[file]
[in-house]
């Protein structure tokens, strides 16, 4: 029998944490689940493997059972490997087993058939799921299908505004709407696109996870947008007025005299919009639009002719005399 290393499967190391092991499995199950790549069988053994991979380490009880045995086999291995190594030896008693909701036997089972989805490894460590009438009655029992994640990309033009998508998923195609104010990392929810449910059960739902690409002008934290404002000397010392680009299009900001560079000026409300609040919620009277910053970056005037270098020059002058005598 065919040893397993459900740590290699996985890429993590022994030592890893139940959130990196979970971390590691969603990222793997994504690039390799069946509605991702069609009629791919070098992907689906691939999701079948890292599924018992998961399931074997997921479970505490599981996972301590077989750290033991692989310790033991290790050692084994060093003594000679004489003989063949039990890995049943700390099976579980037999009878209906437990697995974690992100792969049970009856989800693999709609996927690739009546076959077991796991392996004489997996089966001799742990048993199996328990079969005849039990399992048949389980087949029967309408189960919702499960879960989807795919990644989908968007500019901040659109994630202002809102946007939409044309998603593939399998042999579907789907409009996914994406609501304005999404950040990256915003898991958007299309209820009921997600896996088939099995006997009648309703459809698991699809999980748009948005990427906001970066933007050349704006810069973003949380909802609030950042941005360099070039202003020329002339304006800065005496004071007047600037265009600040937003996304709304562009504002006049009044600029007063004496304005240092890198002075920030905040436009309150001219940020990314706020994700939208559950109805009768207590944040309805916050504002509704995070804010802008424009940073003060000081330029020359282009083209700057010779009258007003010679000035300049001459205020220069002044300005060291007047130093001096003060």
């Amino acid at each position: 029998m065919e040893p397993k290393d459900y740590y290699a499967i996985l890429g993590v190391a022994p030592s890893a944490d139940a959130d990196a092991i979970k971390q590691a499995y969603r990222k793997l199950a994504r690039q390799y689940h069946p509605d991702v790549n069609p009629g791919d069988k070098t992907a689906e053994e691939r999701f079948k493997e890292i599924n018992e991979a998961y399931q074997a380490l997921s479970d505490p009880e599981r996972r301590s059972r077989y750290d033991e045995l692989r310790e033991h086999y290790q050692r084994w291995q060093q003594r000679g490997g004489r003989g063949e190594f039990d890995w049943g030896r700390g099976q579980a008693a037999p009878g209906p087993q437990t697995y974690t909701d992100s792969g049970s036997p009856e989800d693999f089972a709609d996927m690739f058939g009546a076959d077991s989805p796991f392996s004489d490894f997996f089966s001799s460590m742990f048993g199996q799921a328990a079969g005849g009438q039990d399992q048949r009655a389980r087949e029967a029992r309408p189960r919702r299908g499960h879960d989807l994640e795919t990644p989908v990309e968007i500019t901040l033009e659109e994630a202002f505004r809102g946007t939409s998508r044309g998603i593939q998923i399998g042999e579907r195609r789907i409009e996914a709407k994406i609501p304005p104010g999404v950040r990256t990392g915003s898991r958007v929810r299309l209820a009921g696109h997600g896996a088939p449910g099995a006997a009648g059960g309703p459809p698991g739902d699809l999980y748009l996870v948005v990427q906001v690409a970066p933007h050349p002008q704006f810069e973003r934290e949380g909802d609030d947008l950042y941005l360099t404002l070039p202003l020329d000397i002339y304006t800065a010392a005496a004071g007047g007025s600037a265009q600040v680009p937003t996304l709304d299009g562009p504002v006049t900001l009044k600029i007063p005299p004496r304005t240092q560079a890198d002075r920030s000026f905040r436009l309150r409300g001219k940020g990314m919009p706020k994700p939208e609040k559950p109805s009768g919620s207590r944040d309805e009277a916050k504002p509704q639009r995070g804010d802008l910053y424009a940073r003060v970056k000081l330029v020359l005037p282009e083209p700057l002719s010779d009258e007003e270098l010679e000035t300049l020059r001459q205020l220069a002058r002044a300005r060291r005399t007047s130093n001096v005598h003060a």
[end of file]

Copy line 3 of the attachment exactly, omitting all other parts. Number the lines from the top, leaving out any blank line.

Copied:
């Amino acid at each position: 029998m065919e040893p397993k290393d459900y740590y290699a499967i996985l890429g993590v190391a022994p030592s890893a944490d139940a959130d990196a092991i979970k971390q590691a499995y969603r990222k793997l199950a994504r690039q390799y689940h069946p509605d991702v790549n069609p009629g791919d069988k070098t992907a689906e053994e691939r999701f079948k493997e890292i599924n018992e991979a998961y399931q074997a380490l997921s479970d505490p009880e599981r996972r301590s059972r077989y750290d033991e045995l692989r310790e033991h086999y290790q050692r084994w291995q060093q003594r000679g490997g004489r003989g063949e190594f039990d890995w049943g030896r700390g099976q579980a008693a037999p009878g209906p087993q437990t697995y974690t909701d992100s792969g049970s036997p009856e989800d693999f089972a709609d996927m690739f058939g009546a076959d077991s989805p796991f392996s004489d490894f997996f089966s001799s460590m742990f048993g199996q799921a328990a079969g005849g009438q039990d399992q048949r009655a389980r087949e029967a029992r309408p189960r919702r299908g499960h879960d989807l994640e795919t990644p989908v990309e968007i500019t901040l033009e659109e994630a202002f505004r809102g946007t939409s998508r044309g998603i593939q998923i399998g042999e579907r195609r789907i409009e996914a709407k994406i609501p304005p104010g999404v950040r990256t990392g915003s898991r958007v929810r299309l209820a009921g696109h997600g896996a088939p449910g099995a006997a009648g059960g309703p459809p698991g739902d699809l999980y748009l996870v948005v990427q906001v690409a970066p933007h050349p002008q704006f810069e973003r934290e949380g909802d609030d947008l950042y941005l360099t404002l070039p202003l020329d000397i002339y304006t800065a010392a005496a004071g007047g007025s600037a265009q600040v680009p937003t996304l709304d299009g562009p504002v006049t900001l009044k600029i007063p005299p004496r304005t240092q560079a890198d002075r920030s000026f905040r436009l309150r409300g001219k940020g990314m919009p706020k994700p939208e609040k559950p109805s009768g919620s207590r944040d309805e009277a916050k504002p509704q639009r995070g804010d802008l910053y424009a940073r003060v970056k000081l330029v020359l005037p282009e083209p700057l002719s010779d009258e007003e270098l010679e000035t300049l020059r001459q205020l220069a002058r002044a300005r060291r005399t007047s130093n001096v005598h003060a």